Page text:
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Turns out I'm a failure. Regrets about life and feeling useless.


ghostmaker

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Good day or good evening wherever you all are.

 

This is going to be a long post but it all boils down to regrets I have about decisions I took when I was younger. I'm in my mid-30's and unemployed. The career (if I can even call it a career) I had was in education simply because after doing my degrees I couldn't get a job in other fields. I never wanted to teach kids and for years I've been in a rut unable to escape the horror of a classroom. The longer I was in the field, the harder it was to find an employer who would look favorably at my CV. Now, I've reached a point where I couldn't do it anymore and I simply quit without thinking what to do next. I don't have my onw place and I'm staying at a friend's but I won't be able to stay here for much longer. I was thinking of going back to university to re-educate myself and re-enter the job market in a different capacity, but it's October 2017 and the soonest I would be able to start would be August/September 2018. Still, going back to university feels like the only chance I've got. Both of my degrees are completely useless and I truly regret doing them. It was a waste of time, time that nobody will return to me. Not only are they useless, but also obtained from a university that has no international recognition.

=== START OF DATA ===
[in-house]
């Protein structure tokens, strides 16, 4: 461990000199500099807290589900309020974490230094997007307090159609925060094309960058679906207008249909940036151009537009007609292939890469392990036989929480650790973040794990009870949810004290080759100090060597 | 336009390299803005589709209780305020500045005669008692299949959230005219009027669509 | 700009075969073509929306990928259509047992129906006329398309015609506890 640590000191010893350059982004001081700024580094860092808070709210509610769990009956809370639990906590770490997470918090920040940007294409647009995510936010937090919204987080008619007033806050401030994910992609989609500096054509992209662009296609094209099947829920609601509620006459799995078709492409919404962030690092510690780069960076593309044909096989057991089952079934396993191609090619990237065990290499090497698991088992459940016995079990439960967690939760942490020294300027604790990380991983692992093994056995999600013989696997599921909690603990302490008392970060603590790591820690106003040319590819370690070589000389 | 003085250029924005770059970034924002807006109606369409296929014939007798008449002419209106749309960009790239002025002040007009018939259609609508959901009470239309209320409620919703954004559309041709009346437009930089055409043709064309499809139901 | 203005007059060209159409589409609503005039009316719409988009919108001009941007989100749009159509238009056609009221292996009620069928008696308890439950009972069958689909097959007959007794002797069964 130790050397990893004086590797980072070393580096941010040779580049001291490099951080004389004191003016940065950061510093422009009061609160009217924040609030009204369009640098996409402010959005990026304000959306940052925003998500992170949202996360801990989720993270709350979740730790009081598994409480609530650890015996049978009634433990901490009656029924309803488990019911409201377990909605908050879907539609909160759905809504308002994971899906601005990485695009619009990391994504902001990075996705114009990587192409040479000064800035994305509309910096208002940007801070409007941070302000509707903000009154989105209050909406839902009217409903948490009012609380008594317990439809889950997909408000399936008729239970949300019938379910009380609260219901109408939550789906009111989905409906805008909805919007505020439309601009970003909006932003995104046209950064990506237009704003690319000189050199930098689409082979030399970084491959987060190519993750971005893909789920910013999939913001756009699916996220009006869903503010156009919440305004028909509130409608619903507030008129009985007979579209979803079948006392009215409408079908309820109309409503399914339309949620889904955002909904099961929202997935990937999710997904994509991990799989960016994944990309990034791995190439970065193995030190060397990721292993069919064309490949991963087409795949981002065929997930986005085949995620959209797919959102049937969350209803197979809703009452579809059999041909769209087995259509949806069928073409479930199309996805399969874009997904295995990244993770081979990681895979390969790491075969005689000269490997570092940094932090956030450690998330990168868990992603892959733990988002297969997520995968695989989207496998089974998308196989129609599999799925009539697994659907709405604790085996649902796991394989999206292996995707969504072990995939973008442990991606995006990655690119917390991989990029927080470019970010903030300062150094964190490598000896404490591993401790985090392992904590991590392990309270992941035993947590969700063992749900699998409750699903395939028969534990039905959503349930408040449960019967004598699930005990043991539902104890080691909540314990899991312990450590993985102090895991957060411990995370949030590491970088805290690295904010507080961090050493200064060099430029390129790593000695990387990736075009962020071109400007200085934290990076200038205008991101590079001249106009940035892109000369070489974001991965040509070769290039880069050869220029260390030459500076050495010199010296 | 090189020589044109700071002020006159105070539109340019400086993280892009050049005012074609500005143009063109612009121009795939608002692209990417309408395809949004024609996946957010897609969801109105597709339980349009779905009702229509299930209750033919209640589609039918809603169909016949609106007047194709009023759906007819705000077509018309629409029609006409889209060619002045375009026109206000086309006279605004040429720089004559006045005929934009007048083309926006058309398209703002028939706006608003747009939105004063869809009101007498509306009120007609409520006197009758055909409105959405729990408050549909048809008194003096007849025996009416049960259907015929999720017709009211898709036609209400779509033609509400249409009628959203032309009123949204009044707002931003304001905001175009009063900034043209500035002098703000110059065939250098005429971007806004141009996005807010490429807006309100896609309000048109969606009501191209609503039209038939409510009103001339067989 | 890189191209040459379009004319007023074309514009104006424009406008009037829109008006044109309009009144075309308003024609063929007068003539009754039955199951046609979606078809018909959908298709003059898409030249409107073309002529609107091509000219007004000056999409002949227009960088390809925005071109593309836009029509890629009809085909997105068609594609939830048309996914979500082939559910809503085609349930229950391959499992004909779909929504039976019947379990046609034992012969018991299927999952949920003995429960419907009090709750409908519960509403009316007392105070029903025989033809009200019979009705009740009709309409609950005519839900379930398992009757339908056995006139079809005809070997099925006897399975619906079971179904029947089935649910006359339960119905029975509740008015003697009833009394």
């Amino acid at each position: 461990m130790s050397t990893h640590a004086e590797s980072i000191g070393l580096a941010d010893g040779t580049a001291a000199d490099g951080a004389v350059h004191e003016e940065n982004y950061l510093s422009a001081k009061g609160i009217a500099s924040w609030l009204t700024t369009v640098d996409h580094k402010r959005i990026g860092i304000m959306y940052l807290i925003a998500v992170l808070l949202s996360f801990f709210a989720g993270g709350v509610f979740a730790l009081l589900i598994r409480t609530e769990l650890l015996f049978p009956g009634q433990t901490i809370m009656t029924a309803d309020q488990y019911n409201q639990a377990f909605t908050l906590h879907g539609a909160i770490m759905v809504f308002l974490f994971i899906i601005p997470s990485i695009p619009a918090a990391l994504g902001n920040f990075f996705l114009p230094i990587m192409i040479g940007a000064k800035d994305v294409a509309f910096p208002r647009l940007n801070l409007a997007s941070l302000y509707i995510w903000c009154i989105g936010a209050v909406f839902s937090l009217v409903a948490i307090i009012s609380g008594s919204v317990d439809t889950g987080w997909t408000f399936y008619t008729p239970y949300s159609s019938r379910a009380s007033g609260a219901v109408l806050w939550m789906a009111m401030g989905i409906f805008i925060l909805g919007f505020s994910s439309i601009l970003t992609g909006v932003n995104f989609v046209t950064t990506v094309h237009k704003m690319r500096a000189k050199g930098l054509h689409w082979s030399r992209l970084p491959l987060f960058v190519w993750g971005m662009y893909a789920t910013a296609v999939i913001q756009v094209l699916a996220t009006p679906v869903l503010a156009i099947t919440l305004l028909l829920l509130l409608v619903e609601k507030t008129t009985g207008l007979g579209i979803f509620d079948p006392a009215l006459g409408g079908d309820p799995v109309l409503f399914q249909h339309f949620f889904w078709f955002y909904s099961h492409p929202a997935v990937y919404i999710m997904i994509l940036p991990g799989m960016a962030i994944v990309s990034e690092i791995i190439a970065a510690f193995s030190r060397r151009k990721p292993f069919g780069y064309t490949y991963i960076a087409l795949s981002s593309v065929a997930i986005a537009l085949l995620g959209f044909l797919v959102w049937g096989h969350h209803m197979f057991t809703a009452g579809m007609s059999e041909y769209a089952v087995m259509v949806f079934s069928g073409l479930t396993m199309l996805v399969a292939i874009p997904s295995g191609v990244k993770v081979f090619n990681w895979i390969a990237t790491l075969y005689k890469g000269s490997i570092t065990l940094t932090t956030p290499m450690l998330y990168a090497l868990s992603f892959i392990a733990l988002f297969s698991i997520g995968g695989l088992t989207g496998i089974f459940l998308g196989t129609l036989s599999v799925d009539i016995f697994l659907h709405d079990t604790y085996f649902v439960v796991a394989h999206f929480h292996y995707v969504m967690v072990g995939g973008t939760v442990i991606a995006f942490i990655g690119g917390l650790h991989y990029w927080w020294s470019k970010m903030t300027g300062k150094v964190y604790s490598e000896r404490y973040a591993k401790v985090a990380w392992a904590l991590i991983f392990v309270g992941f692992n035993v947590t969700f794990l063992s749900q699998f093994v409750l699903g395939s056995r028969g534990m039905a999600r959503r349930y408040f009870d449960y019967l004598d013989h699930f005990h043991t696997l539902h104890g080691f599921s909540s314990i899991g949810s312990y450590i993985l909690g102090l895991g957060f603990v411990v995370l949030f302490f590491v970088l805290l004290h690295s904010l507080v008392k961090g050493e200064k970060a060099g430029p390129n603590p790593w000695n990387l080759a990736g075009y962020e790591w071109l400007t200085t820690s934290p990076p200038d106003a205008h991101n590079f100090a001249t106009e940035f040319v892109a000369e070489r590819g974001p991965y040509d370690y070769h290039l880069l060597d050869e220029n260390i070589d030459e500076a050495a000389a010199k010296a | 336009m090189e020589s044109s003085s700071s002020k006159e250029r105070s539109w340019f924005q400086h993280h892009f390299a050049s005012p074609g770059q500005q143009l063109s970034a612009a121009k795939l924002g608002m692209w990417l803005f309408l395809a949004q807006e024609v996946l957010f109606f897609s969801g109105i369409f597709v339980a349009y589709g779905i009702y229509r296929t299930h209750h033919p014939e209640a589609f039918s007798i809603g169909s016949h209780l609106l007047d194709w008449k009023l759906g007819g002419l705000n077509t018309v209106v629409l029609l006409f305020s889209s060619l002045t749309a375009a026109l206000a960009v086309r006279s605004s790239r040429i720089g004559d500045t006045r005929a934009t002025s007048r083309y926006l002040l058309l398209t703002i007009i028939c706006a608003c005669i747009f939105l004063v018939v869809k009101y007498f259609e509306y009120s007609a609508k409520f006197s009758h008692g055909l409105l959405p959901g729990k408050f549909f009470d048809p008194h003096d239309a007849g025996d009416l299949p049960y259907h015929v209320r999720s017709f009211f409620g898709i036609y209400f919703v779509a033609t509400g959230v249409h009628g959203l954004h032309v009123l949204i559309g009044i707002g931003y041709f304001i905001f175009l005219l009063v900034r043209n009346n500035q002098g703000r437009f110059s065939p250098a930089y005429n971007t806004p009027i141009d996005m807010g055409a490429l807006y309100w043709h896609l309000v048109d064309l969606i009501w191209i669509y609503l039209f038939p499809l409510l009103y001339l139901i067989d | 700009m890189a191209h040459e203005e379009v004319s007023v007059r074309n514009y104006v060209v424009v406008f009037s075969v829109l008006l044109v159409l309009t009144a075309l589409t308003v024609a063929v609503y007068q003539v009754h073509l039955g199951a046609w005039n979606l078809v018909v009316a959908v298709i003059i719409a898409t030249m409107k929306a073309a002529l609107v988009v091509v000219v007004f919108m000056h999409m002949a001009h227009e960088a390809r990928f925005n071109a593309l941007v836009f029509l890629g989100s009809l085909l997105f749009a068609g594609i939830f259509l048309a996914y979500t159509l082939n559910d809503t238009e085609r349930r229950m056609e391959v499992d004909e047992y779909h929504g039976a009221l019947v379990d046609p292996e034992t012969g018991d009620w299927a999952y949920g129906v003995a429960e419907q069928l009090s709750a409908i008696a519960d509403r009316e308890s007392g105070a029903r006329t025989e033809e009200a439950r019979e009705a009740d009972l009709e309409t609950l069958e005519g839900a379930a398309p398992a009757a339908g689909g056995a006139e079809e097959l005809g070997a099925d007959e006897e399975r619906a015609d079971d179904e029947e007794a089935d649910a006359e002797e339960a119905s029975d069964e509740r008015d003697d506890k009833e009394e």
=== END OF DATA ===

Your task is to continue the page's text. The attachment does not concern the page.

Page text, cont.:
My head is spinning and I feel completely overwhelmed. I do want to take this step and completely redefine myself and my career path, but I don't even know if I would be admitted at my age, and that thought causes a great deal of distress. Eh, I also keep asking myself where I could possibly do it... I always wanted to try the United States, but maybe it's a fantasy, not a dream. What else? I also don't know if I would have to take a Bachelor's degree or if I could get something shorter... I can't imagine myself doing a BA along with teenagers and then graduating at the age of 40... Nobody would employ a person like that.

 

Not knowing what to do at the age of 35 makes me feel like a complete failure. I'm not even talking about any other aspects of life... family or a house of my own. Those seem so abstract. Most, if not all, of my friends have settled down and have managed to get a decent career life. I? I feel like nobody. I admit that the past months (and years of working as someone I never wanted to be) have taken a signigficant toll on me. I developed a very pessimistic outlook on reality. In all honesty, nothing really makes me happy. Yes, I have been taking mild medication and I have sought some help but the relaity is what it is, i.e. I'm unemployed, I detest my profession, and I have nothing to offer in the fields outside of teaching. In essence, I feel useless and the only hope I feel is when I think of going back to school. That hope is mixed with a great deal of fear, though, simply because I don't have a lot saved-up and I don't think schools will be interested in helping someone like me.

 

I've got hundreds of thoughts racing in my head. People keep saying that nothing is impossible or that dreams are achievable as long as you really want them to come true, but with each and every day part of me seems to give up a little. Perhaps my dreams aren't dreams. Perhaps they are fantasies. That's a big difference. In all honesty... I started questioning the very purpose of life. When I look back at all those years behind me... I can't recall a single year that I'd feel happy about.